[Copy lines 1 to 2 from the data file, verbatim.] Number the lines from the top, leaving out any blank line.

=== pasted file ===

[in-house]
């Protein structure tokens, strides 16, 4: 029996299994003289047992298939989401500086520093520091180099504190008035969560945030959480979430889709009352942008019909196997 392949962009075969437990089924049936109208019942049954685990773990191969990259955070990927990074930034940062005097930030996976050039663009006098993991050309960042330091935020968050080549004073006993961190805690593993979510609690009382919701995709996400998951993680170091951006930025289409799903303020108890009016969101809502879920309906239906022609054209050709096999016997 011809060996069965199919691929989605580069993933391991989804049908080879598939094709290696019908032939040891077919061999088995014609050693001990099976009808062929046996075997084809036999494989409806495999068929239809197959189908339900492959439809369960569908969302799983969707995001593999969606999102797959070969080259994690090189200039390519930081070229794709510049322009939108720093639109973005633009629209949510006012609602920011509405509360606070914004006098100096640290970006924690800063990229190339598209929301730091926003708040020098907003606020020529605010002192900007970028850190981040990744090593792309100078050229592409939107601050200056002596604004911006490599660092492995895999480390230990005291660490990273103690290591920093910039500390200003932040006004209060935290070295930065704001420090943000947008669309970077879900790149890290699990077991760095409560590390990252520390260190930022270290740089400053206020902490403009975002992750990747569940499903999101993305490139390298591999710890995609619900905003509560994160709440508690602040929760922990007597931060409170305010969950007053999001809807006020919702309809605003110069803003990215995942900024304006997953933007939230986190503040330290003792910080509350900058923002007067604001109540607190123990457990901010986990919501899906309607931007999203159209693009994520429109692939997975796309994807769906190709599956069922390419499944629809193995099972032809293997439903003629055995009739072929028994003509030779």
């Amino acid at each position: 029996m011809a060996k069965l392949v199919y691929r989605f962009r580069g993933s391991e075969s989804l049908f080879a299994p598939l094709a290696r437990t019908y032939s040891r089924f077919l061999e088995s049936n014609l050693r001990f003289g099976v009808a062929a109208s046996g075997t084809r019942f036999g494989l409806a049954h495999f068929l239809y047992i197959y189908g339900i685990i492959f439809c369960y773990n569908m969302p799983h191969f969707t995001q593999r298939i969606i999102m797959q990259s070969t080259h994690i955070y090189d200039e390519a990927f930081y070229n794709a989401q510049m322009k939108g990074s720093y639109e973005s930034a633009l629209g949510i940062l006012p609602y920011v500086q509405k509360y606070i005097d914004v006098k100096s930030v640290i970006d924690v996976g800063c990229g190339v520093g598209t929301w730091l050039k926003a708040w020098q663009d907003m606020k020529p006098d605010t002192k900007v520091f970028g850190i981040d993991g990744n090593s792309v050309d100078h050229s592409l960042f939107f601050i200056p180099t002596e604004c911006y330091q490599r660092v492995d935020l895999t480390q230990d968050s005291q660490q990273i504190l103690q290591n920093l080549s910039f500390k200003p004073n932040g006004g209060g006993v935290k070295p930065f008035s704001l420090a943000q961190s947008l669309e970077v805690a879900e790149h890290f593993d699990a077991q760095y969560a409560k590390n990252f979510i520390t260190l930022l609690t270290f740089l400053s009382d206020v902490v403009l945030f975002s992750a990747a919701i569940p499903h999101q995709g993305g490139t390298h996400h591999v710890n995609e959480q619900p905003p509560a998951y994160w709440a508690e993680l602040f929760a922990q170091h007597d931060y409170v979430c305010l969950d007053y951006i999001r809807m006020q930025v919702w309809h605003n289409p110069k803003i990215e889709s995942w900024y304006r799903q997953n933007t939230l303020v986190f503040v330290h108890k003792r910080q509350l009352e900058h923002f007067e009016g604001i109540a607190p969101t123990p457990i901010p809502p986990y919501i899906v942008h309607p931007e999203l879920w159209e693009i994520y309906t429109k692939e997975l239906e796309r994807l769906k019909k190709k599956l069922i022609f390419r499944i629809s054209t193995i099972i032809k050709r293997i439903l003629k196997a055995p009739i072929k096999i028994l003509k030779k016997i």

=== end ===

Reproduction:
[in-house]
């Protein structure tokens, strides 16, 4: 029996299994003289047992298939989401500086520093520091180099504190008035969560945030959480979430889709009352942008019909196997 392949962009075969437990089924049936109208019942049954685990773990191969990259955070990927990074930034940062005097930030996976050039663009006098993991050309960042330091935020968050080549004073006993961190805690593993979510609690009382919701995709996400998951993680170091951006930025289409799903303020108890009016969101809502879920309906239906022609054209050709096999016997 011809060996069965199919691929989605580069993933391991989804049908080879598939094709290696019908032939040891077919061999088995014609050693001990099976009808062929046996075997084809036999494989409806495999068929239809197959189908339900492959439809369960569908969302799983969707995001593999969606999102797959070969080259994690090189200039390519930081070229794709510049322009939108720093639109973005633009629209949510006012609602920011509405509360606070914004006098100096640290970006924690800063990229190339598209929301730091926003708040020098907003606020020529605010002192900007970028850190981040990744090593792309100078050229592409939107601050200056002596604004911006490599660092492995895999480390230990005291660490990273103690290591920093910039500390200003932040006004209060935290070295930065704001420090943000947008669309970077879900790149890290699990077991760095409560590390990252520390260190930022270290740089400053206020902490403009975002992750990747569940499903999101993305490139390298591999710890995609619900905003509560994160709440508690602040929760922990007597931060409170305010969950007053999001809807006020919702309809605003110069803003990215995942900024304006997953933007939230986190503040330290003792910080509350900058923002007067604001109540607190123990457990901010986990919501899906309607931007999203159209693009994520429109692939997975796309994807769906190709599956069922390419499944629809193995099972032809293997439903003629055995009739072929028994003509030779």